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Remembering Minnette de Silva: the architect in a sari

As part of South Asian Heritage Month, Sumita Singha OBE explores the contributions made by Sri Lankan architect, Minnette de Silva, to the built environment and gender equality.

The reception of the 2023 Royal Gold Medal by Yasmeen Lari has shed much needed light on women architects from South Asia. There are many women pioneers from South Asia who have not been celebrated during their lifetimes. Sri Lanka’s Minette de Silva is one of these. She was the first Asian woman to become an associate of RIBA, the first woman architect from Sri Lanka, and only one of the two women in the world to lead her own practice in 1948.

Minnette de Silva climbing up to inspect concrete pillars and slab work of the De Saram house, Colombo (RIBA Collections)

Early life

Minnette de Silva’s life spanned between 1918 and 1998 with wars, travel, and economic upheavals. De Silva was born before the end of the Great War in British Ceylon (Sri Lanka now) - the youngest of five children. Her father, George de Silva, was a Buddhist Singhalese politician. Her mother, Agnes Nell, was a 'Burgher'- of Eurasian heritage; and a Christian.

Due to family issues, de Silva remained a peripatetic student, attending schools in Sri Lanka and the UK. The 1930s depression hit Sri Lanka when she returned from the UK, and she could not complete her schooling. A lack of money remained a problem throughout her life, but she was often able to persuade people to pay for her studies and travel.

Several factors propelled de Silva towards architecture including her mother’s interest in the arts and crafts, the influence of artists, such as the renowned Sri Lankan art historian, Ananda Coomaraswamy, family visits to Sri Lankan heritage sites, and in particular, meeting Oliver Weerasinghe, a town planner.

As de Silva had not finished formal schooling, she could not enrol to study architecture at the University but later this disadvantage would enable her life to take an international aspect. So de Silva worked as an apprentice at the Bombay (now Mumbai) firm of Mistri & Bhedwar, managing with just one free meal a day that the office provided to make ends meet. In the evenings, de Silva studied at a private architecture academy in Bombay from 1940 where she was the only woman in a class of 40. By now, the Second World War was raging.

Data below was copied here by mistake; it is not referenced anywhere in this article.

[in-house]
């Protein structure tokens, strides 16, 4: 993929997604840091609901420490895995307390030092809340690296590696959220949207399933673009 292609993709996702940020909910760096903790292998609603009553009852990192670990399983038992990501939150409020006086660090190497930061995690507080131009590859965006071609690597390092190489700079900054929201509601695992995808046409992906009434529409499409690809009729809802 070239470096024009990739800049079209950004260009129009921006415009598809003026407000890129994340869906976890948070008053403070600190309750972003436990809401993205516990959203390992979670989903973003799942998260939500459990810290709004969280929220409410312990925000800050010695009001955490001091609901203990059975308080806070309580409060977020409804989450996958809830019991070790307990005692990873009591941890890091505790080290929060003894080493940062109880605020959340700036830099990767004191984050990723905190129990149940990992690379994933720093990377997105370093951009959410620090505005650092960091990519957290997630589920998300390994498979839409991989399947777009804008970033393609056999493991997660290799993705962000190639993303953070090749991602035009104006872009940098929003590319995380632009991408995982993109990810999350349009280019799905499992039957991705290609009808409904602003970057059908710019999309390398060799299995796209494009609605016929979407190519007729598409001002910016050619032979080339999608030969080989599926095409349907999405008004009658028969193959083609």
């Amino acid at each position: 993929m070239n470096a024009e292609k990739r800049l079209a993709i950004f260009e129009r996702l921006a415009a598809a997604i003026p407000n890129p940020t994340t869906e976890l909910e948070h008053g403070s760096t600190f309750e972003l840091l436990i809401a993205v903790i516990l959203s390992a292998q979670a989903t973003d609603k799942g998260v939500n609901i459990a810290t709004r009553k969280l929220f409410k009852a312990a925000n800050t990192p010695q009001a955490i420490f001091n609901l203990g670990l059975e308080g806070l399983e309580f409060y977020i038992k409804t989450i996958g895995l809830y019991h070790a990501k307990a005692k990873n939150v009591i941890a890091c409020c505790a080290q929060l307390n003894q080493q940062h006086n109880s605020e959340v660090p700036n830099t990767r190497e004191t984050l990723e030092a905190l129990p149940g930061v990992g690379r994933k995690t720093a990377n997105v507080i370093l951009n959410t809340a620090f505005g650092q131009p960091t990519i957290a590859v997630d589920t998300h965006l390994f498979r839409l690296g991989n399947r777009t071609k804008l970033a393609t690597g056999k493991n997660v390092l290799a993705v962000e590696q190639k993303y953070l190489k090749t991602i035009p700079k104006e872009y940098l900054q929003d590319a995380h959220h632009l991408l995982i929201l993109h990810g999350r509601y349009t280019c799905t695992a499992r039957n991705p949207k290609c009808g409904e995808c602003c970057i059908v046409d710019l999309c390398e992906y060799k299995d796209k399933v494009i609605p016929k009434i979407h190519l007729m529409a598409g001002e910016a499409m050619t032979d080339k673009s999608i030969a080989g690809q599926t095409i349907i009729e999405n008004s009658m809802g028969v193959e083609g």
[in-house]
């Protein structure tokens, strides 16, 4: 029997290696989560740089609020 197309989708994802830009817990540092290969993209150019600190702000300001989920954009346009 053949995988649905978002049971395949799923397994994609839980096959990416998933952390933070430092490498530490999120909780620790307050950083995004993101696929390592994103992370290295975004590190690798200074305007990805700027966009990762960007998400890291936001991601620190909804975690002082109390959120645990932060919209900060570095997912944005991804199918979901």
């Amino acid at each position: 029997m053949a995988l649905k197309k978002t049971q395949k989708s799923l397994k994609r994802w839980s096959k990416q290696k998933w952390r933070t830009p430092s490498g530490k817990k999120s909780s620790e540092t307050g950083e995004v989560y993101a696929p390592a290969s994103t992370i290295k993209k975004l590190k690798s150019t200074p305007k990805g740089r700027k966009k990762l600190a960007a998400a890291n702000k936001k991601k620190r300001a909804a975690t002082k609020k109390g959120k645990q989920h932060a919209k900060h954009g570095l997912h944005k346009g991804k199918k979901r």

Aerial view of tropical trees and hills surrounding the city of Kandy, Sri Lanka
A view of Kandy in Sri Lanka where de Silva grew up and practiced (Sumita Singha)

During her visits home, de Silva attended the Technical College in Colombo. After finishing there, in 1943, she enrolled in the Government School of Architecture in Bombay but was expelled for attending a Quit India march and not apologising for it. Undeterred, she worked for seven months in Bangalore for German Jewish refugee, Otto Koenigsberger, the chief architect and town planner of Mysore, in 1944.

Around 1945, de Silva became one of the founders of an Asian focussed architectural journal, MARG (Modern Architectural Research Group) in Bombay along with her sister, the art historian, Marcia (Anil) de Silva. She was able to publish her writings in it, but de Silva also wanted to finish her architecture studies.

Thanks to a chance meeting with Herwald Ramsbotham, the Governor-General of Ceylon, who also happened to be the Parliamentary Secretary to the UK’s Board of Education, she was able to enrol at the Architectural Association. In the invitation letter from RIBA, she was instructed not to send her drawings in case they were lost due to ‘enemy action’- but she was able to find sponsorship for her travel to the UK by ship after the end of the war.

Carving from Poḷonnaruwa which Minnette de Silva visited as a child - such relief work appears in many of her works. Unlike leading modern architects of the day, de Silva frequently used ornamentation in interiors and exteriors. (Photo: Sumita Singha)

Architecture career

After passing the special RIBA examination for returning students over the age of 30, Minnette de Silva became an associate of RIBA in 1948. That year Sri Lanka became independent, and she returned to start her practice, Studio of Modern Architecture, from her parent’s home in Kandy. Her clients came from the newly emerging professional middle class of Sri Lanka.